Last fall, I hit a wall both mentally and physically. I was deep in the throes of my busy season, both as a farmer and a photographer.

On top of the usual day-to-day stressors being a dairy farmer can create, in tandem with juggling multiple photo sessions a week and tearing up the back roads, highways and hollers of western Wisconsin in the process, we had also completely gutted our barn days after wrapping up chopping corn silage.

Then, on the same night we were set to begin milking cows in the freshly renovated barn, one of our silos started on fire.

Needless to say, the fall of 2021 was fraught with crippling panic attacks, chore-time meltdowns and a whole lot of soul-searching. Of course, all of this might have been easier to manage if I wasn’t also trudging and fumbling through the crushing exhaustion the first trimester of pregnancy is known all too well for.

While I love all of what I do nine days out of ten – and last year was my best year yet from a financial standpoint – I pushed through the mental and physical fatigue when I definitely should not have.

Advertisement

Unfortunately (or maybe fortunately), I’m far from alone. Scores of women in agriculture, especially those who are farmers and married to farmers, know all too well the feeling of being pulled in too many directions.

Whether that comes in the form of off-farm employment for health insurance and disposable income, or starting a business that either piggybacks off the farm or is totally separate from it, a lot of us have had to get really creative in the face of continued market volatility and overall uncertainty.

There’s almost a silent yet screaming expectation of farm women to be able to work like they don’t farm, farm like they don’t have an off-farm job or business, and raise children and manage a household like everything else doesn’t exist.

Just one of those aforementioned items is all-encompassing. We’ve been told all our lives we can have it all, but does trying to do and have it all come with some consequences? I believe it might.

I have a hard time slowing down. I have an especially hard time saying no to every opportunity that presents itself. After all, the opportunity of a lifetime only exists within the lifetime of the opportunity. Now that I find myself in a position where I’m being encouraged and forced to slow down and say no, I wish I’d started doing both of those things much sooner. After all, even the cows you and I cherish so much get some time off before their next lactation.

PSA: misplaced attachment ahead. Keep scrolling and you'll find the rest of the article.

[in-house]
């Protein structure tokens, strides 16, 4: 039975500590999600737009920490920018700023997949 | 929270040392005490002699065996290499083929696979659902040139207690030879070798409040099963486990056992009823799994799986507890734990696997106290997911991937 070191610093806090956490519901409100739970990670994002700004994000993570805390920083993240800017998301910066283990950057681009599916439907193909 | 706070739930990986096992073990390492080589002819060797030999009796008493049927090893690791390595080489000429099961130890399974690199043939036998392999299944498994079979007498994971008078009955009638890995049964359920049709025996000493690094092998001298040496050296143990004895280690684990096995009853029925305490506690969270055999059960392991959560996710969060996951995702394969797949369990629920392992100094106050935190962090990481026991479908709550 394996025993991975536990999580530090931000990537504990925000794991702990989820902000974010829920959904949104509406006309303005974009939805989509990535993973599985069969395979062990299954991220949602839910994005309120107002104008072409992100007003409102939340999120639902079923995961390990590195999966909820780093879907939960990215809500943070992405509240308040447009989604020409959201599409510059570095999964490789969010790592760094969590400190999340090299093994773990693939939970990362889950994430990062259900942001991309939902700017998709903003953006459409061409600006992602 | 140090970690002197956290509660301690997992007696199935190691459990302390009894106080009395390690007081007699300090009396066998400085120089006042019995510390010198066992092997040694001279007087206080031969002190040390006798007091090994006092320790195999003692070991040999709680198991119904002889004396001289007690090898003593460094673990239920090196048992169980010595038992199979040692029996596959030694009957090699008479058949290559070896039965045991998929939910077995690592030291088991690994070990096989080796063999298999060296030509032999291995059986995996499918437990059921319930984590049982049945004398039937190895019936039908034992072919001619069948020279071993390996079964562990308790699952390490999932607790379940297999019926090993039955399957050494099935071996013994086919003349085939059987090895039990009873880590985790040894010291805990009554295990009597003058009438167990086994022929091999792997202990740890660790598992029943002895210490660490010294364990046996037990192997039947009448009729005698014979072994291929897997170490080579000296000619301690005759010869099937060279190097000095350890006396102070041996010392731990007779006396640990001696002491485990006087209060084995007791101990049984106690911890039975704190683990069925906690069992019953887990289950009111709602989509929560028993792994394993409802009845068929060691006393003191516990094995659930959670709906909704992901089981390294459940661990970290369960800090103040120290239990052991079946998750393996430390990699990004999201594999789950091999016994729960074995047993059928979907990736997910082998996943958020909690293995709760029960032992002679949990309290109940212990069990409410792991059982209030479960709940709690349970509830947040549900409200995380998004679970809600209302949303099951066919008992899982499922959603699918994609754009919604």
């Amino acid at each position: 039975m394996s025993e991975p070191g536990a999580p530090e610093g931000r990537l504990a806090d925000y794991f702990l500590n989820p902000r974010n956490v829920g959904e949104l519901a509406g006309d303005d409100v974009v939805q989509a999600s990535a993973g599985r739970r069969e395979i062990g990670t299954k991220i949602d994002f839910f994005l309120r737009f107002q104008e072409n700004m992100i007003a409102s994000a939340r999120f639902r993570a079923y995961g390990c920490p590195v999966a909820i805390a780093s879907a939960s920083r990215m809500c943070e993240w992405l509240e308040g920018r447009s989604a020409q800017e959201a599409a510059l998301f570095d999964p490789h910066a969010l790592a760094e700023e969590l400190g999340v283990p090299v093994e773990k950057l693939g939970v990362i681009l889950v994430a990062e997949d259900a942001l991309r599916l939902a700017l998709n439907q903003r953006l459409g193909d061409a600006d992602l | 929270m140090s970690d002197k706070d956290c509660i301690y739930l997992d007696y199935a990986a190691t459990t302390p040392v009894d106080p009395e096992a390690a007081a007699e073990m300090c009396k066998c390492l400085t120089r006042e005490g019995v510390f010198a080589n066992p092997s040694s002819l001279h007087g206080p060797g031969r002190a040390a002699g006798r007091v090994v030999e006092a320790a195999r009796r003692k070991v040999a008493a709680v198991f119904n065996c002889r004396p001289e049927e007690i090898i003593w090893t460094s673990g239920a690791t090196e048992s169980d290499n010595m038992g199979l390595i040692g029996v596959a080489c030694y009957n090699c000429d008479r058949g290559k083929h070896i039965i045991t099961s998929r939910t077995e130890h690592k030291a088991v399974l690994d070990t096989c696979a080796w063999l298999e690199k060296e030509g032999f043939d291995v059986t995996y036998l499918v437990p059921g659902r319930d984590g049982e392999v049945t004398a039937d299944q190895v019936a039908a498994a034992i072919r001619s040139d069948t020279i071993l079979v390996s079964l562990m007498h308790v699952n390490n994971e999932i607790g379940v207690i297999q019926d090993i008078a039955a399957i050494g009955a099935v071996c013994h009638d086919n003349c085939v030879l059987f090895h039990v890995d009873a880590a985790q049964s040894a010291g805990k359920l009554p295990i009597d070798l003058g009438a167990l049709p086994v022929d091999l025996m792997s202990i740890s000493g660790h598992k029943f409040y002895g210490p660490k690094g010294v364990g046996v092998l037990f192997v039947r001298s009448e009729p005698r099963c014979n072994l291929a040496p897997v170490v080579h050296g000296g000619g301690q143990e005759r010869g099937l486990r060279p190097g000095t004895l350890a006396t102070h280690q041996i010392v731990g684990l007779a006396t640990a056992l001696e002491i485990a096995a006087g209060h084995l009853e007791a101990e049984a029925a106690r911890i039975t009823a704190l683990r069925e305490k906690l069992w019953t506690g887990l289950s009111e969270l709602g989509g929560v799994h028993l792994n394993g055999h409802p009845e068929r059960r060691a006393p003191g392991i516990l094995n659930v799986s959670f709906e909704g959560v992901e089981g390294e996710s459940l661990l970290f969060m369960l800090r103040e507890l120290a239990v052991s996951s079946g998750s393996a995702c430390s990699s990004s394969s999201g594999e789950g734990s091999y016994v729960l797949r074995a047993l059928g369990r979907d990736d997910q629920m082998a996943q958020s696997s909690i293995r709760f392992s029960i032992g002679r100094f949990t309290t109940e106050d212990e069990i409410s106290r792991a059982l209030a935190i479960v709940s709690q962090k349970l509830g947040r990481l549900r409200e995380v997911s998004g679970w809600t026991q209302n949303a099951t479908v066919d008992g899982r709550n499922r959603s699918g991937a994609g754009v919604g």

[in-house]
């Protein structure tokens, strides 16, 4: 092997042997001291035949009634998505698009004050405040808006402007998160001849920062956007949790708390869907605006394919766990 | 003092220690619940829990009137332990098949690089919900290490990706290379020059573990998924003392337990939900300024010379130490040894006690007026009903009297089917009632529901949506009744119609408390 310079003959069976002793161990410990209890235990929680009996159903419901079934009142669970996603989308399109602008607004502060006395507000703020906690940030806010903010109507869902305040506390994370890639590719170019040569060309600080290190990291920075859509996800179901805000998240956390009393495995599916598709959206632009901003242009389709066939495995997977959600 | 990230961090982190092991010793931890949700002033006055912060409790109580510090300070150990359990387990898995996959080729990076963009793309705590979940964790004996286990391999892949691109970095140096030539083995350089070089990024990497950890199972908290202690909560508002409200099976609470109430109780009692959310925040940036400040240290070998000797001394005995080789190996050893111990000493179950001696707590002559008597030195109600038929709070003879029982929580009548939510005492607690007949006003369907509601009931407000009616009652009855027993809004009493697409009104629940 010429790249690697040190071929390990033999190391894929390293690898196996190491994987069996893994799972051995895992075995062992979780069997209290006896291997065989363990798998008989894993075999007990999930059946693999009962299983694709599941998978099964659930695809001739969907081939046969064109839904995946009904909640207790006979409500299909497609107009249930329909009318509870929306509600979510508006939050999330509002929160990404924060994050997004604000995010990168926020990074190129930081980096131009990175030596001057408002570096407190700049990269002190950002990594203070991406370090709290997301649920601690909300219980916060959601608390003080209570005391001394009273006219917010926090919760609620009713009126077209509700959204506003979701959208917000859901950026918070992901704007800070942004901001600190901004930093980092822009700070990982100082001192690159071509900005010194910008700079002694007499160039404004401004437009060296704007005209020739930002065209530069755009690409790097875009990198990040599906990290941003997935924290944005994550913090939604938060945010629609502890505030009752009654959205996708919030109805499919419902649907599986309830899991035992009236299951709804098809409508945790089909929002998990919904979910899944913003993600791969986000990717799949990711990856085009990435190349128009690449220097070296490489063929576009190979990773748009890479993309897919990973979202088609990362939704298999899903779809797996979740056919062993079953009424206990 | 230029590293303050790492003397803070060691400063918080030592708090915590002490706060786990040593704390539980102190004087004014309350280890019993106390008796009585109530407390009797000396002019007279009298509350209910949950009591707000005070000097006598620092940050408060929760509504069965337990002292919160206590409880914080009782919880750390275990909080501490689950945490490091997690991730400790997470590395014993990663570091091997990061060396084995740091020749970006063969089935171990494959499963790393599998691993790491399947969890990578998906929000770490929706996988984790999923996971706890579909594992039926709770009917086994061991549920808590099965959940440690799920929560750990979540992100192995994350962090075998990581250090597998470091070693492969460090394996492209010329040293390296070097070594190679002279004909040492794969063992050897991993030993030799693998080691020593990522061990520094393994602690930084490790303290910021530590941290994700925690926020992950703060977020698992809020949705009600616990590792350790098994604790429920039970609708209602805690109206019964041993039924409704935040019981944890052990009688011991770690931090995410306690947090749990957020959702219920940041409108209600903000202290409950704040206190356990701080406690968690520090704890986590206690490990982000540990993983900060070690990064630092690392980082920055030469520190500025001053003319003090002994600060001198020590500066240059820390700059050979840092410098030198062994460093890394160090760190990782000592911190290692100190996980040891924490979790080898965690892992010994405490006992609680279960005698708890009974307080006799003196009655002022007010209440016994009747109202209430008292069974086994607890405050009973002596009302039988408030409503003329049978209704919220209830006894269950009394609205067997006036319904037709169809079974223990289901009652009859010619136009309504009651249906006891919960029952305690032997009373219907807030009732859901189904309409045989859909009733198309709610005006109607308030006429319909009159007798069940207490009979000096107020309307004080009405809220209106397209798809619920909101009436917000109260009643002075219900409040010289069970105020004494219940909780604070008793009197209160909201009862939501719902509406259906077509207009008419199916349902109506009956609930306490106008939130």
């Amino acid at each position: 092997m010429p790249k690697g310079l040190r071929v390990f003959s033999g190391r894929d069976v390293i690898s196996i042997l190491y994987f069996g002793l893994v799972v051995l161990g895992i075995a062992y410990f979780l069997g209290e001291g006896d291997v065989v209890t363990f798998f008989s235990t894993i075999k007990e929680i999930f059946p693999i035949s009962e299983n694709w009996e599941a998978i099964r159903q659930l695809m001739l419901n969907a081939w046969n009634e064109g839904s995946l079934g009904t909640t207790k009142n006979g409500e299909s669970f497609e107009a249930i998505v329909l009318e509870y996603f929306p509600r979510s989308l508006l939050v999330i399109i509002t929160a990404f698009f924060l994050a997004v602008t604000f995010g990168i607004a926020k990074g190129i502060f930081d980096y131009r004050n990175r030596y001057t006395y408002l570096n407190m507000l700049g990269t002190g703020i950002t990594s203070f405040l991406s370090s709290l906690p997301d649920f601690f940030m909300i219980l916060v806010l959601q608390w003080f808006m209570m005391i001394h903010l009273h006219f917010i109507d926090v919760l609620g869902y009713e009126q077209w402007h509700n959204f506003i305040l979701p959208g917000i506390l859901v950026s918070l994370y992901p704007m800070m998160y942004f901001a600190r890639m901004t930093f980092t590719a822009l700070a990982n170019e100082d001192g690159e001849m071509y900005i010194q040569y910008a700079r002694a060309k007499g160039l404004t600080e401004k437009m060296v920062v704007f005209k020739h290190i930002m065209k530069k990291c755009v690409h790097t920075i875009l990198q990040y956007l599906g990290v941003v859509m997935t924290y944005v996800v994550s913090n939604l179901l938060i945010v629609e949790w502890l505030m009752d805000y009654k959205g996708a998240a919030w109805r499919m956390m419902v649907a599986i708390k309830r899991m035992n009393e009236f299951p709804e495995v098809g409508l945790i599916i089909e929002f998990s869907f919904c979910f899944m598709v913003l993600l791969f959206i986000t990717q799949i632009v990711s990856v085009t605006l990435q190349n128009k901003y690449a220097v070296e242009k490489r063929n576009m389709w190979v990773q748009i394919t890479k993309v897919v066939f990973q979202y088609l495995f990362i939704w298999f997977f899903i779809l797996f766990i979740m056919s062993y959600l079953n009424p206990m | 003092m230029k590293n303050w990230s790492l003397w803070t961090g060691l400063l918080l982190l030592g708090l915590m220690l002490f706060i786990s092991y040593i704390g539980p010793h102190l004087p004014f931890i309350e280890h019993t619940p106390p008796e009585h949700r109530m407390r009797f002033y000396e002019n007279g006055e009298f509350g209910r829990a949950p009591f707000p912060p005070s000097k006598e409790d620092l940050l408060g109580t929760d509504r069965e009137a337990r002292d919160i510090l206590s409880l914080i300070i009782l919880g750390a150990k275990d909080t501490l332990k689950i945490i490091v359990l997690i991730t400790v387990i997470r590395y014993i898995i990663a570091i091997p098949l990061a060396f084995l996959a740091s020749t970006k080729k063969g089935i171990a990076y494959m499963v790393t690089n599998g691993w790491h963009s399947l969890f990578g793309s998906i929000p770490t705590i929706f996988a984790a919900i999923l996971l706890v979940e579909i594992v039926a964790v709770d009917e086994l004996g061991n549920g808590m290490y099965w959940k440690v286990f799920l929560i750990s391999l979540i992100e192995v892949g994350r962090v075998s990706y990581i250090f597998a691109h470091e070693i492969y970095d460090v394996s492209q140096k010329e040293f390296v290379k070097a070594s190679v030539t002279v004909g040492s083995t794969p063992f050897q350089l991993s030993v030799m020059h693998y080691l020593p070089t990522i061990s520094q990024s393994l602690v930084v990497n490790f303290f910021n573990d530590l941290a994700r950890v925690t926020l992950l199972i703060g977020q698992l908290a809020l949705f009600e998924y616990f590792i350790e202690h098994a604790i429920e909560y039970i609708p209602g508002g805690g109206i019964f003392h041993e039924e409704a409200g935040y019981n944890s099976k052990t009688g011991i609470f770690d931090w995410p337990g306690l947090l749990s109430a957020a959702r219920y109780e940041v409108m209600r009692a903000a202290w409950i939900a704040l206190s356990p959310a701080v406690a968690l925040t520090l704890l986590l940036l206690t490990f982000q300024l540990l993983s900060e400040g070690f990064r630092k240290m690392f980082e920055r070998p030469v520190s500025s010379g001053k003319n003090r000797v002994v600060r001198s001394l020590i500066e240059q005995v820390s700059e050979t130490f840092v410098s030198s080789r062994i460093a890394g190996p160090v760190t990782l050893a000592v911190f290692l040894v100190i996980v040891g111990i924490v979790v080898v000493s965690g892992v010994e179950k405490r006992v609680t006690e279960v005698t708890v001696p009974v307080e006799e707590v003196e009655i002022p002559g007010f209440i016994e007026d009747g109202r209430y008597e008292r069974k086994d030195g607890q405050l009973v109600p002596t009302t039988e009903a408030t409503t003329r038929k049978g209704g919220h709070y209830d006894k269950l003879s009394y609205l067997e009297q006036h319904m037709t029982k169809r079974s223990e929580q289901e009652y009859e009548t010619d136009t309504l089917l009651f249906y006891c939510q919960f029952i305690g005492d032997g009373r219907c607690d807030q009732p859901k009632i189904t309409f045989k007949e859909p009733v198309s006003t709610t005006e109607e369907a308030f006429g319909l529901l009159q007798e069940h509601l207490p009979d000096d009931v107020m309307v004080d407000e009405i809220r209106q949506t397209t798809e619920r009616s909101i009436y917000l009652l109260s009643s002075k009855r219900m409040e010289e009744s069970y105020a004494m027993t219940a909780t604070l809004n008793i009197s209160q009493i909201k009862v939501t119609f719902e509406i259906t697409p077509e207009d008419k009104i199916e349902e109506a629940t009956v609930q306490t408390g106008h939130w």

With all the balls we find ourselves juggling on a daily basis, it’s good to know some balls are made of rubber, and some are made of glass. The rubber balls are things that can probably wait a little longer, while the glass balls represent pieces of our lives that are much more important. It’s all right if one of the rubber balls slips out and bounces away from us, as long as we hold onto what truly matters.

It is healthy and necessary to slow down when your brain and body are telling you to do so. If that looks like cutting down on the number of off-farm extracurriculars you’re involved in, attending fewer events for your side hustle or delegating some farm responsibilities to someone else on your farm team for a time, putting your mental and physical health first pays dividends you can’t find in a bank account or on a balance sheet.

Bottom line: If we get so lost in the process of making money we lose sight of what and who we love, we won’t have time for either of them. Choosing to say no and slow down are far better than being forced to say no and slow down because we’re crashing and burning.

With that being said, if you need someone to give you permission to take a break, you have mine. end mark

Brittany Olson is a dairy farmer and freelance writer from Chetek, Wisconsin. She and her husband, Sam, milk 40 registered Holsteins and Jerseys on their 116-year-old farm.

Brittany Olson